It was nearly one o’clock and I was getting hungry, so I wasn’t sure how long I would manage to practise. Incessant barking coming from an adjacent garden wasn’t helping my patience either: I assumed it must be a dog, but at first it wasn’t easily identifiable as a bark. I thought it sounded more like a noise one of the mythical bench-end creatures might make. On arrival I had found the door to the church wide open, on purpose I assumed, and I felt I should leave it, so with a sigh I set about drowning out the noise.
The acoustic was pleasant though not remarkable; but at least this church felt somewhat warmer than Hawkedon, so I managed to practise for half an hour before stopping in favour of finding lunch. I hadn’t planned my day well: I foolishly assumed I would manage to visit three churches in a row without a lunch stop. Clearly that wasn’t going to happen, since hunger does nothing to help concentration. I never did make it to a third church. But before leaving I did find the patience to look for graffiti – finding my first word, or perhaps name, though I couldn’t decipher the letters – and to wander round the churchyard, where I was rewarded by the sight of sunlit bronze leaves against the rusty red lichen that covered the north side of the church.
Cautley described Denston church ‘probably the most interesting and beautiful of Suffolk’s smaller churches’, and I could see why. The sense of experiencing a medieval building with nearly all its original features intact may be matched only by Blythburgh. But I still preferred Hawkedon: I would choose intimate beauty over grandeur any day. Perhaps, on reflection, it was just this quality that brought to mind George Eliot’s writing when I stepped inside the church.
St Mary’s, Gedding
It still astonishes me that I had no inkling Gedding possessed its own church. Perhaps I was misled by the fact it is a joint parish with Felsham. But I had seen it marked on the map at the back of Cautley’s book, and I’m sure that at least one person had mentioned it to me. I must have been blind to suggestion, dismissing it from my mind by the certainty that if it had a church, I would already know about it; after all, Gedding is little more than 10 minutes’ drive from my home.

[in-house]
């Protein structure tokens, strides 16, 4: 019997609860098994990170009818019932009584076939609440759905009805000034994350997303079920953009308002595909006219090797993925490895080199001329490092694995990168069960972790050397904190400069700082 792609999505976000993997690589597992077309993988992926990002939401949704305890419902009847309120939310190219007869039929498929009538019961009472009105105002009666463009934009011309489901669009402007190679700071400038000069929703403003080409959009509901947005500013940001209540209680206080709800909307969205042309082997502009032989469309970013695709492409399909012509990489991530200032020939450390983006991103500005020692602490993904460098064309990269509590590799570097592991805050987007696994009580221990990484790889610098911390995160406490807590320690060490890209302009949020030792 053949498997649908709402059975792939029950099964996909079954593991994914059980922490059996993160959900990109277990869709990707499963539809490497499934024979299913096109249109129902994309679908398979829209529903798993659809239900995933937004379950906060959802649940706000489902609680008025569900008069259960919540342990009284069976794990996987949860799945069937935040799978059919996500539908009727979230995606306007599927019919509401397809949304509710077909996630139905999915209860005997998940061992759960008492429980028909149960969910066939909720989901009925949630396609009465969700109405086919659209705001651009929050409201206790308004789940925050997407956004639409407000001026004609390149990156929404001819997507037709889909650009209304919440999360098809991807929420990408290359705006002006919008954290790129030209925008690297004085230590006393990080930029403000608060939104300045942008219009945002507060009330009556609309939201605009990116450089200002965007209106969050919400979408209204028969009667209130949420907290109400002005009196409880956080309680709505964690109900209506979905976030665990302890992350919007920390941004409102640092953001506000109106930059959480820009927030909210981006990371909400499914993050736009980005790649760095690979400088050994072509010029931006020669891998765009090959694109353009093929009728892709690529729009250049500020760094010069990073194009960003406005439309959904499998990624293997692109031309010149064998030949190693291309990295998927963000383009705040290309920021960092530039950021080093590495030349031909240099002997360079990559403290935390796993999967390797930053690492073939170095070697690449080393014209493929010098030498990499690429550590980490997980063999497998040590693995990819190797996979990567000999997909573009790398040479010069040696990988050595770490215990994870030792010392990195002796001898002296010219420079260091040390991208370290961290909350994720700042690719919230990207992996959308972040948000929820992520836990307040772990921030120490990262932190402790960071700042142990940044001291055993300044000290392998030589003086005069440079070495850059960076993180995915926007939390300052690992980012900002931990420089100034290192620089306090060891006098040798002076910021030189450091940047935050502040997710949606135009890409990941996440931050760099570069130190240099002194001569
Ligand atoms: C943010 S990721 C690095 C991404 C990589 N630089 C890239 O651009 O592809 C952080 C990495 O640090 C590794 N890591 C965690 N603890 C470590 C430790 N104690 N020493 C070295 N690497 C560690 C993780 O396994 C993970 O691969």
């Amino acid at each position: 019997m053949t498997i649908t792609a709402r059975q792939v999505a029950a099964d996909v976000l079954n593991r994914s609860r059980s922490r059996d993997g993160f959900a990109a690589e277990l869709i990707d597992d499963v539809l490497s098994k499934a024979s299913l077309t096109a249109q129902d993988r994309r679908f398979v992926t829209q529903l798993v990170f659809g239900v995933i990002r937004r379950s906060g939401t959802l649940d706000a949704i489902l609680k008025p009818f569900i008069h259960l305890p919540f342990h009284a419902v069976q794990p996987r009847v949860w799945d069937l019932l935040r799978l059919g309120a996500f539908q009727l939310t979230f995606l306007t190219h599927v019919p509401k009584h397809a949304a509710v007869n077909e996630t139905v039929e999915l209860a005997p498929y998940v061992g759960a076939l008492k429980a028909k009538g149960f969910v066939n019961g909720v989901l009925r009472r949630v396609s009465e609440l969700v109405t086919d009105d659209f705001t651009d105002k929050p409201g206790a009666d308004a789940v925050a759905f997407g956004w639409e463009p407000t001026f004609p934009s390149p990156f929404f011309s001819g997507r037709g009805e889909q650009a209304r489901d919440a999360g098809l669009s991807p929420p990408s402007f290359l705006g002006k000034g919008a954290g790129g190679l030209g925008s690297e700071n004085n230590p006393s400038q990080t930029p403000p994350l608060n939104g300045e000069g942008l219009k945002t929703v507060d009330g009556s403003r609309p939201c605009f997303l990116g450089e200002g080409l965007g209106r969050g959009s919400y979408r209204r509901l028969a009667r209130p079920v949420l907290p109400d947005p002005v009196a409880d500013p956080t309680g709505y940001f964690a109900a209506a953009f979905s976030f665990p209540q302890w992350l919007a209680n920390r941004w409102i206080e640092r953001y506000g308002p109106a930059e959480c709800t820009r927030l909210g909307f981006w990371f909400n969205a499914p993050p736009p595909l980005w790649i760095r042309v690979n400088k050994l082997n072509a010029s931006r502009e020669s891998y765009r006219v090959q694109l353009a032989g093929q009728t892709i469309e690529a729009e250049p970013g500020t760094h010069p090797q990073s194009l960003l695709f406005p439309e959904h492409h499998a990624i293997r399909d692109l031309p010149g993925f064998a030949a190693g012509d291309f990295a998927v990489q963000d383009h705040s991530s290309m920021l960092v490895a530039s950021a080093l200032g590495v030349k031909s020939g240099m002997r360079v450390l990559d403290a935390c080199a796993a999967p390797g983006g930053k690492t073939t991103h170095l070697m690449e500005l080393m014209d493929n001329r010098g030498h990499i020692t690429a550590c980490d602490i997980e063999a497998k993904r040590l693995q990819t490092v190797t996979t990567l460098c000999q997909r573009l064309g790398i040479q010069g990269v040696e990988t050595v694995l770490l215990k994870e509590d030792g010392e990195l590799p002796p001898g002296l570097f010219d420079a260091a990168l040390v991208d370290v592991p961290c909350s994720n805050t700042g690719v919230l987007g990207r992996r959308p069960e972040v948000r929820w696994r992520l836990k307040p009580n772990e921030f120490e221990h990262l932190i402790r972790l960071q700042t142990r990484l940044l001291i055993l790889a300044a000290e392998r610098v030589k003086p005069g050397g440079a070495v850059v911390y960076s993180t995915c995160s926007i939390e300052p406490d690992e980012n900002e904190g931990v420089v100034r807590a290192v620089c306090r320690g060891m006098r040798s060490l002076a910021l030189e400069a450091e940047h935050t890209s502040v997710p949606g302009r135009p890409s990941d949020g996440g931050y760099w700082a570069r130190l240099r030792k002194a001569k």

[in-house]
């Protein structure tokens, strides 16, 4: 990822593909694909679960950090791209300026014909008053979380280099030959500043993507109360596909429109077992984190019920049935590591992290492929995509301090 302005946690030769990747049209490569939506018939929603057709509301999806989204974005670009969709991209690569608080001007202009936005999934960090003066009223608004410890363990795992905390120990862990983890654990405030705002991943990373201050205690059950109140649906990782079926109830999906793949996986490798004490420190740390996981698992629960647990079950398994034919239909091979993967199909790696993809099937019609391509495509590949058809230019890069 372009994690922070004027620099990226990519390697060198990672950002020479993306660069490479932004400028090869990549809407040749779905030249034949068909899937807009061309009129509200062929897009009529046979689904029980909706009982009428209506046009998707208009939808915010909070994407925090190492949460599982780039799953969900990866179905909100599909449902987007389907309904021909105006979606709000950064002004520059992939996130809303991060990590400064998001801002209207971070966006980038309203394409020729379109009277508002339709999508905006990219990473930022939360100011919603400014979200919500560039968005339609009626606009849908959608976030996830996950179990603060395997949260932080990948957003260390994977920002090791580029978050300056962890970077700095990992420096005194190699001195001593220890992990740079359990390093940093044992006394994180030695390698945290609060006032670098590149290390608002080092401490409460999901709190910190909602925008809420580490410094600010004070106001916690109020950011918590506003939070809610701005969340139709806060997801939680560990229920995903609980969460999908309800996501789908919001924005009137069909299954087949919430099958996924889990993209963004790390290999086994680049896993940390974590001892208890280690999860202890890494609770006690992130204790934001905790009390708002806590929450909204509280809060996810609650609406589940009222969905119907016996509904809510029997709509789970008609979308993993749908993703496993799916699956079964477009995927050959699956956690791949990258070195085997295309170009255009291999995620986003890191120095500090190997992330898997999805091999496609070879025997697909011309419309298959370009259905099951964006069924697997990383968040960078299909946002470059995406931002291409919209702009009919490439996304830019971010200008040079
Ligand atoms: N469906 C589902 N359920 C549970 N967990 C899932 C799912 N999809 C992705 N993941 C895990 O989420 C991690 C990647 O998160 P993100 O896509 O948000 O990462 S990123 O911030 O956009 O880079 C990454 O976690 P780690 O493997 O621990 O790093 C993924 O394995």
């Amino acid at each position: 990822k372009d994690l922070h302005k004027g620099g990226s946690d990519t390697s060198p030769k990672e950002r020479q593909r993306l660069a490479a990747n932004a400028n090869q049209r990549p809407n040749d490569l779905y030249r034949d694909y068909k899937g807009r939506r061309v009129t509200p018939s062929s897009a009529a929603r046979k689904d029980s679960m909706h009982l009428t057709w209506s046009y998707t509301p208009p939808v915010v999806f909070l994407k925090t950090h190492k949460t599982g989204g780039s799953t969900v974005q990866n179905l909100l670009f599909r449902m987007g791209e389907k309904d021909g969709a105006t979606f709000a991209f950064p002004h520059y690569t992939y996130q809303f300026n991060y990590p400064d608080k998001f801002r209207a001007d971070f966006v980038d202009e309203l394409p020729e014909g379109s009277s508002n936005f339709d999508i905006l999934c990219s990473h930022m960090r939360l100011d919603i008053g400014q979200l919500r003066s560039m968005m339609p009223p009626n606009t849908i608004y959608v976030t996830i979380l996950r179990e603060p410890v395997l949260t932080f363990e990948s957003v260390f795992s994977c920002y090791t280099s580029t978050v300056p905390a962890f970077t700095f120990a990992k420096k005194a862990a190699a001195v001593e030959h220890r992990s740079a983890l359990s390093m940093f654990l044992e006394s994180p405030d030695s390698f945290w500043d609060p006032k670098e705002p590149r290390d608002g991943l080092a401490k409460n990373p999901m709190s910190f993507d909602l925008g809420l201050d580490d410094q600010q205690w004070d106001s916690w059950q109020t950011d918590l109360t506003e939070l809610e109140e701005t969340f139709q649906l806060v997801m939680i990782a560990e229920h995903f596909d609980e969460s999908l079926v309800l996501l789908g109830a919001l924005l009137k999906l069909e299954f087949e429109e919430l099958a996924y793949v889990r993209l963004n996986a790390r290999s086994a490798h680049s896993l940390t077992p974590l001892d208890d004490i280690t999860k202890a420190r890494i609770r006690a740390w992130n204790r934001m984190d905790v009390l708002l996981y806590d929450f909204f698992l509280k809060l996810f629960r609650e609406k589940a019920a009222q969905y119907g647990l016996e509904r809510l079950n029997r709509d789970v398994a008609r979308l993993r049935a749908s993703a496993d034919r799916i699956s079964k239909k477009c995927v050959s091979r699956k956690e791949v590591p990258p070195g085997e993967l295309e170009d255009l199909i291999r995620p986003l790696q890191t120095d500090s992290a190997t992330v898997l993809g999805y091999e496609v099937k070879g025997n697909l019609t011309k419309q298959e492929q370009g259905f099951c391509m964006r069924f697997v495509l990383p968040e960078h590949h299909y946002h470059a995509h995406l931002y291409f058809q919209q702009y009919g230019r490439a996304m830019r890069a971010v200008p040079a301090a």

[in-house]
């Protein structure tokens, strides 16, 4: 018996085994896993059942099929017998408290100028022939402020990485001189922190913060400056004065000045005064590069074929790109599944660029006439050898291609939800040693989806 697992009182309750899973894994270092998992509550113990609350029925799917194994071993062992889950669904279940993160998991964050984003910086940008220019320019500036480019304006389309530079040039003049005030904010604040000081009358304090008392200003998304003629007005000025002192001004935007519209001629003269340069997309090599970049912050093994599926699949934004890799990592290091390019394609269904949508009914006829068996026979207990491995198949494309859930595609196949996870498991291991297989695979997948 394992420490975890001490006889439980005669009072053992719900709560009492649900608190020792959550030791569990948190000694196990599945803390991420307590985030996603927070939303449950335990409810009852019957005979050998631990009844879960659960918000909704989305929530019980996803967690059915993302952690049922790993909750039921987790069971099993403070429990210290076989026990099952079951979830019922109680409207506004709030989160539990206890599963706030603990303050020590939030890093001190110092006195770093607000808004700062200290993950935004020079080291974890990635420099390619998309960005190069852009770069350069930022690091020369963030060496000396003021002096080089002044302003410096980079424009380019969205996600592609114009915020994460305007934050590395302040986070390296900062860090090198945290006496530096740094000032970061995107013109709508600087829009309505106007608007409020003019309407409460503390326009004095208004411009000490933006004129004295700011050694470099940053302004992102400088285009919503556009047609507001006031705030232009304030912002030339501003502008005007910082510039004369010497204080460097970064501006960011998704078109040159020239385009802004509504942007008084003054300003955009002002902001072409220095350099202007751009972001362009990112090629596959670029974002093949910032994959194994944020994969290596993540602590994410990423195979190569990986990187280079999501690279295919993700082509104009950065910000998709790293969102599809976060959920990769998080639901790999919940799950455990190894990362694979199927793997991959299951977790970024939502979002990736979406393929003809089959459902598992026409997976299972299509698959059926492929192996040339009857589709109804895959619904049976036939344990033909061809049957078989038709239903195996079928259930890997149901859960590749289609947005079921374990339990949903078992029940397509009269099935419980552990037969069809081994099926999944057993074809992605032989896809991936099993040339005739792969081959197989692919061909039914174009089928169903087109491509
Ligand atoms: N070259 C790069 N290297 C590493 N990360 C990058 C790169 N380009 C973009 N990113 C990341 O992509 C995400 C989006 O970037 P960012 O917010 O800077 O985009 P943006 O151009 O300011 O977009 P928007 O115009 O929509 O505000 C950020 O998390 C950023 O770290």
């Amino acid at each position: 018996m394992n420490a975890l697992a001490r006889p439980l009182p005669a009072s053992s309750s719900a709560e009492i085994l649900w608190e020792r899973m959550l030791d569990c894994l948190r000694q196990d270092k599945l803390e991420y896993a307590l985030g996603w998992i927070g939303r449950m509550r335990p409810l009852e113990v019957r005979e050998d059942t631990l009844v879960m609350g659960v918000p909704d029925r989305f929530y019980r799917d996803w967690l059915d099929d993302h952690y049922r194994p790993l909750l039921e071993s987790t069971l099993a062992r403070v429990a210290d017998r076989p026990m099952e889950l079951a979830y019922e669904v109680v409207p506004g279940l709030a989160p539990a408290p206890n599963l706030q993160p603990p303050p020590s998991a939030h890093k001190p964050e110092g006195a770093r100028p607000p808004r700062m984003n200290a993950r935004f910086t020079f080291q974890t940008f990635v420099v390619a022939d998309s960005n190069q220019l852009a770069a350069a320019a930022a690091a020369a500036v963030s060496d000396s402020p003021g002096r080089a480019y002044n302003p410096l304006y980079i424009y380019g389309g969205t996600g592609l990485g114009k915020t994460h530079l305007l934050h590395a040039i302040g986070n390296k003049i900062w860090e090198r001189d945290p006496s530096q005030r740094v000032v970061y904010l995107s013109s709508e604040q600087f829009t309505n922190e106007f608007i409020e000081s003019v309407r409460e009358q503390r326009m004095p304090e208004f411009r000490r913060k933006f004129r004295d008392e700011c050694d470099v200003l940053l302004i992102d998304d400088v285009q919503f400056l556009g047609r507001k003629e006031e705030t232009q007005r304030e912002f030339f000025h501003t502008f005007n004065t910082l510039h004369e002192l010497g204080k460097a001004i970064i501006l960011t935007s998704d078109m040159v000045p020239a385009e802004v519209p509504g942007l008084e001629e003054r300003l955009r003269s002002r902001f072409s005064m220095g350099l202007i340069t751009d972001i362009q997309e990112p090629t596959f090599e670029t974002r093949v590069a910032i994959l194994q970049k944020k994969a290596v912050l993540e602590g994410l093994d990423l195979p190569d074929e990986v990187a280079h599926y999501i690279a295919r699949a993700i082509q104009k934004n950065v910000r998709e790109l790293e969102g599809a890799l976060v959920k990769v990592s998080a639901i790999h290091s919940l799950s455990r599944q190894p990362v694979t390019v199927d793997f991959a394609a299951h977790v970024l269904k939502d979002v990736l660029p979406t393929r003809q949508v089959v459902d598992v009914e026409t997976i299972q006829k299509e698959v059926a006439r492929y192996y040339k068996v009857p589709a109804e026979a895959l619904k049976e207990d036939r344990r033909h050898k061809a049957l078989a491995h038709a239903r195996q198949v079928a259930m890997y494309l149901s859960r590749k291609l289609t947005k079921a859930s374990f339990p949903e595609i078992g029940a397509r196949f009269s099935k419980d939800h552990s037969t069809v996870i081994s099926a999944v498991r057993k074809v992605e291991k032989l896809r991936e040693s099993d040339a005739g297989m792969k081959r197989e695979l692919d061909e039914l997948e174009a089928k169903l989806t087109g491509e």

Eventually, however, it troubled me enough to look it up to make sure. I looked first in Cautley’s book, then on the Suffolk Churches site, and finally on my OS Explorer map. No doubt remained: it existed, and it was located on a stretch of road along which I rarely drive. My curiosity was impatient, and a day or two later I went to look for it. I quickly became confused about which lane I was on, and which junction was which – even with my satnav on and a map on the seat next to me – and had to turn around twice before I eventually found it. As I was driving, I remembered my dad telling me that on one of his meanders around country lanes, he’d been looking for Gedding Hall – owned by a member of the Rolling Stones – but he couldn’t find it, and was baffled as to where it could be. If he’d had a good old OS Explorer map with him, he would have seen it immediately, though perhaps not found it any more easily: it was just down the road from the church. The memory made me feel slightly better about becoming disorientated on these winding lanes, and about not realising there was a church hidden amongst them.